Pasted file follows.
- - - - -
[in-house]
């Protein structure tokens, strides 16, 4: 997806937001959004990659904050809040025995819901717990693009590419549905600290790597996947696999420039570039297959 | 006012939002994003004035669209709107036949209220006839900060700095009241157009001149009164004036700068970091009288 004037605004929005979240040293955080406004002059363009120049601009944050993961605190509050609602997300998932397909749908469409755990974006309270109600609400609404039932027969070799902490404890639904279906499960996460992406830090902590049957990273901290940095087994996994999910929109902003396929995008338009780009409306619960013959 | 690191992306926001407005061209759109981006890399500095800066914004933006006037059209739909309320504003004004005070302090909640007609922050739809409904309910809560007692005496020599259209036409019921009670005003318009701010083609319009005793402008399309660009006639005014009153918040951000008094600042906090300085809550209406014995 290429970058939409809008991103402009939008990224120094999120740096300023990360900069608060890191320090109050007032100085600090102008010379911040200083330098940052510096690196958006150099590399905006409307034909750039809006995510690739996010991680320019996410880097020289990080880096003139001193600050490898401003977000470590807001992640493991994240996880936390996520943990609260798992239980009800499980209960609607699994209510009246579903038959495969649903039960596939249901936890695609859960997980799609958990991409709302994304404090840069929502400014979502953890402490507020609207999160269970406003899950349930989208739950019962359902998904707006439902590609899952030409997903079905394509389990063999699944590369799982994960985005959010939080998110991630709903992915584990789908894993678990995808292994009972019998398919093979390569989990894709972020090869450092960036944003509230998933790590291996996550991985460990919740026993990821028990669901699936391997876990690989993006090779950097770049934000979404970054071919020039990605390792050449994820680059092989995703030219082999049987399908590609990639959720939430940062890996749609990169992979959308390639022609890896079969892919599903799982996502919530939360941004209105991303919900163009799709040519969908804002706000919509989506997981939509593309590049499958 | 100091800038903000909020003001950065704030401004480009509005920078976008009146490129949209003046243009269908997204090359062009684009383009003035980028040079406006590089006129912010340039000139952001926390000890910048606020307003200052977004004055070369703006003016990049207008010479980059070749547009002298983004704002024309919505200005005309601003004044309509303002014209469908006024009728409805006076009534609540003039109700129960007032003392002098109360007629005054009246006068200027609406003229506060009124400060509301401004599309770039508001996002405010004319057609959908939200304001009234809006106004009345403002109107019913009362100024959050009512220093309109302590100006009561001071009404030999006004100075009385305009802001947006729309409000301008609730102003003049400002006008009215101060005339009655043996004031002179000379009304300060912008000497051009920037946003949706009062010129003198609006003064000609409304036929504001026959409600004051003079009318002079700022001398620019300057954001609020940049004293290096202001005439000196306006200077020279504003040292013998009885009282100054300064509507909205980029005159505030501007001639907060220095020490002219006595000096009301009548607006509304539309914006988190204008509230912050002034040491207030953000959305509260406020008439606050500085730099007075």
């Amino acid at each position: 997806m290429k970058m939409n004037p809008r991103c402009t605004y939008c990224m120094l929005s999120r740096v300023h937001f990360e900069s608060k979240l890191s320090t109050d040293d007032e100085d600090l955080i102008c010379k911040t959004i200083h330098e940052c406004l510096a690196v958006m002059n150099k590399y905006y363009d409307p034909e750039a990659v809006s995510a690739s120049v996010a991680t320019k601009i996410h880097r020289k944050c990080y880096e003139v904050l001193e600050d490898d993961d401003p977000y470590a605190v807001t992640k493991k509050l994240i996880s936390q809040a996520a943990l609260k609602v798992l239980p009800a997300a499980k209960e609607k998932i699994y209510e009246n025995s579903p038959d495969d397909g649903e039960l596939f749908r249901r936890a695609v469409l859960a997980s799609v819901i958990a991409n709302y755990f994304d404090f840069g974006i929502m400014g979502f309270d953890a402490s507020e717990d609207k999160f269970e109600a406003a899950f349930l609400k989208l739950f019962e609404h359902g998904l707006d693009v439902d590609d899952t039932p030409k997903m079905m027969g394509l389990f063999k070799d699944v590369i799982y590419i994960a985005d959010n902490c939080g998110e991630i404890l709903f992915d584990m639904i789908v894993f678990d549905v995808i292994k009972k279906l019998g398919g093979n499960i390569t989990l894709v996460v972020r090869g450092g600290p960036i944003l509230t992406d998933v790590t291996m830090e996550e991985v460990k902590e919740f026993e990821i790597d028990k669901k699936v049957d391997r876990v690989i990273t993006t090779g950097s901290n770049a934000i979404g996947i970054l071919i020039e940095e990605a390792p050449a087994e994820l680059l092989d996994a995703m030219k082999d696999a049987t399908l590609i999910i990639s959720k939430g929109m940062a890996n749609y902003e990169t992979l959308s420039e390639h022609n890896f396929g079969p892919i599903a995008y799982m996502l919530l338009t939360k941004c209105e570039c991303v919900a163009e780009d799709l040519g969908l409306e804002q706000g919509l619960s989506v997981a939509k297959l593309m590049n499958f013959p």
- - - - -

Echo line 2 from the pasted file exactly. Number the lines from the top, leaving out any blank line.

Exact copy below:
């Protein structure tokens, strides 16, 4: 997806937001959004990659904050809040025995819901717990693009590419549905600290790597996947696999420039570039297959 | 006012939002994003004035669209709107036949209220006839900060700095009241157009001149009164004036700068970091009288 004037605004929005979240040293955080406004002059363009120049601009944050993961605190509050609602997300998932397909749908469409755990974006309270109600609400609404039932027969070799902490404890639904279906499960996460992406830090902590049957990273901290940095087994996994999910929109902003396929995008338009780009409306619960013959 | 690191992306926001407005061209759109981006890399500095800066914004933006006037059209739909309320504003004004005070302090909640007609922050739809409904309910809560007692005496020599259209036409019921009670005003318009701010083609319009005793402008399309660009006639005014009153918040951000008094600042906090300085809550209406014995 290429970058939409809008991103402009939008990224120094999120740096300023990360900069608060890191320090109050007032100085600090102008010379911040200083330098940052510096690196958006150099590399905006409307034909750039809006995510690739996010991680320019996410880097020289990080880096003139001193600050490898401003977000470590807001992640493991994240996880936390996520943990609260798992239980009800499980209960609607699994209510009246579903038959495969649903039960596939249901936890695609859960997980799609958990991409709302994304404090840069929502400014979502953890402490507020609207999160269970406003899950349930989208739950019962359902998904707006439902590609899952030409997903079905394509389990063999699944590369799982994960985005959010939080998110991630709903992915584990789908894993678990995808292994009972019998398919093979390569989990894709972020090869450092960036944003509230998933790590291996996550991985460990919740026993990821028990669901699936391997876990690989993006090779950097770049934000979404970054071919020039990605390792050449994820680059092989995703030219082999049987399908590609990639959720939430940062890996749609990169992979959308390639022609890896079969892919599903799982996502919530939360941004209105991303919900163009799709040519969908804002706000919509989506997981939509593309590049499958 | 100091800038903000909020003001950065704030401004480009509005920078976008009146490129949209003046243009269908997204090359062009684009383009003035980028040079406006590089006129912010340039000139952001926390000890910048606020307003200052977004004055070369703006003016990049207008010479980059070749547009002298983004704002024309919505200005005309601003004044309509303002014209469908006024009728409805006076009534609540003039109700129960007032003392002098109360007629005054009246006068200027609406003229506060009124400060509301401004599309770039508001996002405010004319057609959908939200304001009234809006106004009345403002109107019913009362100024959050009512220093309109302590100006009561001071009404030999006004100075009385305009802001947006729309409000301008609730102003003049400002006008009215101060005339009655043996004031002179000379009304300060912008000497051009920037946003949706009062010129003198609006003064000609409304036929504001026959409600004051003079009318002079700022001398620019300057954001609020940049004293290096202001005439000196306006200077020279504003040292013998009885009282100054300064509507909205980029005159505030501007001639907060220095020490002219006595000096009301009548607006509304539309914006988190204008509230912050002034040491207030953000959305509260406020008439606050500085730099007075």